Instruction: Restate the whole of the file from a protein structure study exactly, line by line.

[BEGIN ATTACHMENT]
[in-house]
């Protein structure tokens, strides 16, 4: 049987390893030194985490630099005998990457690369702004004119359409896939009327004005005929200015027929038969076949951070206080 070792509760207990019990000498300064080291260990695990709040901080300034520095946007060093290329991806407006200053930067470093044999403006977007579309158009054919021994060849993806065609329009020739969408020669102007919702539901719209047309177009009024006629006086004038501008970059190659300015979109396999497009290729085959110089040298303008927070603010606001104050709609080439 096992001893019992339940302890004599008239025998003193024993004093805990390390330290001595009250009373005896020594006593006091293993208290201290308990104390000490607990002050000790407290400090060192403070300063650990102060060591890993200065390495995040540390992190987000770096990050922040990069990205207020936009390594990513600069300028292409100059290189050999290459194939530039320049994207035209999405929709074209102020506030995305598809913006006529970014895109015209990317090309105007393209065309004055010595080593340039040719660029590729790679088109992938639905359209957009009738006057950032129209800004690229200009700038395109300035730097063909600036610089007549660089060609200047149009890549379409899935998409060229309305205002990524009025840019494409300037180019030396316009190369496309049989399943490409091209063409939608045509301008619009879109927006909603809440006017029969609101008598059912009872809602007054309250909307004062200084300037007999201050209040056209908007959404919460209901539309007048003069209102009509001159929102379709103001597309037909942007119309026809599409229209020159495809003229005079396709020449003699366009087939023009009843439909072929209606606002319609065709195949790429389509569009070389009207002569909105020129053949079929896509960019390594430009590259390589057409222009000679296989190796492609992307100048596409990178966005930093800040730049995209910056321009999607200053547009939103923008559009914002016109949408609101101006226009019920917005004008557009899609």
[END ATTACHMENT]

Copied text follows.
[in-house]
């Protein structure tokens, strides 16, 4: 049987390893030194985490630099005998990457690369702004004119359409896939009327004005005929200015027929038969076949951070206080 070792509760207990019990000498300064080291260990695990709040901080300034520095946007060093290329991806407006200053930067470093044999403006977007579309158009054919021994060849993806065609329009020739969408020669102007919702539901719209047309177009009024006629006086004038501008970059190659300015979109396999497009290729085959110089040298303008927070603010606001104050709609080439 096992001893019992339940302890004599008239025998003193024993004093805990390390330290001595009250009373005896020594006593006091293993208290201290308990104390000490607990002050000790407290400090060192403070300063650990102060060591890993200065390495995040540390992190987000770096990050922040990069990205207020936009390594990513600069300028292409100059290189050999290459194939530039320049994207035209999405929709074209102020506030995305598809913006006529970014895109015209990317090309105007393209065309004055010595080593340039040719660029590729790679088109992938639905359209957009009738006057950032129209800004690229200009700038395109300035730097063909600036610089007549660089060609200047149009890549379409899935998409060229309305205002990524009025840019494409300037180019030396316009190369496309049989399943490409091209063409939608045509301008619009879109927006909603809440006017029969609101008598059912009872809602007054309250909307004062200084300037007999201050209040056209908007959404919460209901539309007048003069209102009509001159929102379709103001597309037909942007119309026809599409229209020159495809003229005079396709020449003699366009087939023009009843439909072929209606606002319609065709195949790429389509569009070389009207002569909105020129053949079929896509960019390594430009590259390589057409222009000679296989190796492609992307100048596409990178966005930093800040730049995209910056321009999607200053547009939103923008559009914002016109949408609101101006226009019920917005004008557009899609």